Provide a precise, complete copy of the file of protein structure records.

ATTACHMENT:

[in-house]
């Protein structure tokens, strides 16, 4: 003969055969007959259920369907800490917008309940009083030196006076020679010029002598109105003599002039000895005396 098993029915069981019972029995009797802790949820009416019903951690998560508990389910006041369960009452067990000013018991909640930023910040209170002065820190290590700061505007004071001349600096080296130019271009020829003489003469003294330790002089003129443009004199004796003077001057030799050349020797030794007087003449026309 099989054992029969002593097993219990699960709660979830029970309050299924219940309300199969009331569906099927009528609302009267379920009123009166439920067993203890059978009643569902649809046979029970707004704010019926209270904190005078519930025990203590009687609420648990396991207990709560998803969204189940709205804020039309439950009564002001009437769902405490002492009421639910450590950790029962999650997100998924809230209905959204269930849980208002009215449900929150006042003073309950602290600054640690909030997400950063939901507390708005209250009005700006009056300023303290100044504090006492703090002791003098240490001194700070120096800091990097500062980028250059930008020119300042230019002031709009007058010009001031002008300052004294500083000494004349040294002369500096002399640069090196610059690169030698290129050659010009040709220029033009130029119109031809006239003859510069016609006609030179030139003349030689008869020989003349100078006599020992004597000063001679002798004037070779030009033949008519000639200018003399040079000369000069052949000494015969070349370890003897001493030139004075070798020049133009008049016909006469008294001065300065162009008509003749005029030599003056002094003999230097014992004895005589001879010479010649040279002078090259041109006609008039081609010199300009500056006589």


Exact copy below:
[in-house]
């Protein structure tokens, strides 16, 4: 003969055969007959259920369907800490917008309940009083030196006076020679010029002598109105003599002039000895005396 098993029915069981019972029995009797802790949820009416019903951690998560508990389910006041369960009452067990000013018991909640930023910040209170002065820190290590700061505007004071001349600096080296130019271009020829003489003469003294330790002089003129443009004199004796003077001057030799050349020797030794007087003449026309 099989054992029969002593097993219990699960709660979830029970309050299924219940309300199969009331569906099927009528609302009267379920009123009166439920067993203890059978009643569902649809046979029970707004704010019926209270904190005078519930025990203590009687609420648990396991207990709560998803969204189940709205804020039309439950009564002001009437769902405490002492009421639910450590950790029962999650997100998924809230209905959204269930849980208002009215449900929150006042003073309950602290600054640690909030997400950063939901507390708005209250009005700006009056300023303290100044504090006492703090002791003098240490001194700070120096800091990097500062980028250059930008020119300042230019002031709009007058010009001031002008300052004294500083000494004349040294002369500096002399640069090196610059690169030698290129050659010009040709220029033009130029119109031809006239003859510069016609006609030179030139003349030689008869020989003349100078006599020992004597000063001679002798004037070779030009033949008519000639200018003399040079000369000069052949000494015969070349370890003897001493030139004075070798020049133009008049016909006469008294001065300065162009008509003749005029030599003056002094003999230097014992004895005589001879010479010649040279002078090259041109006609008039081609010199300009500056006589």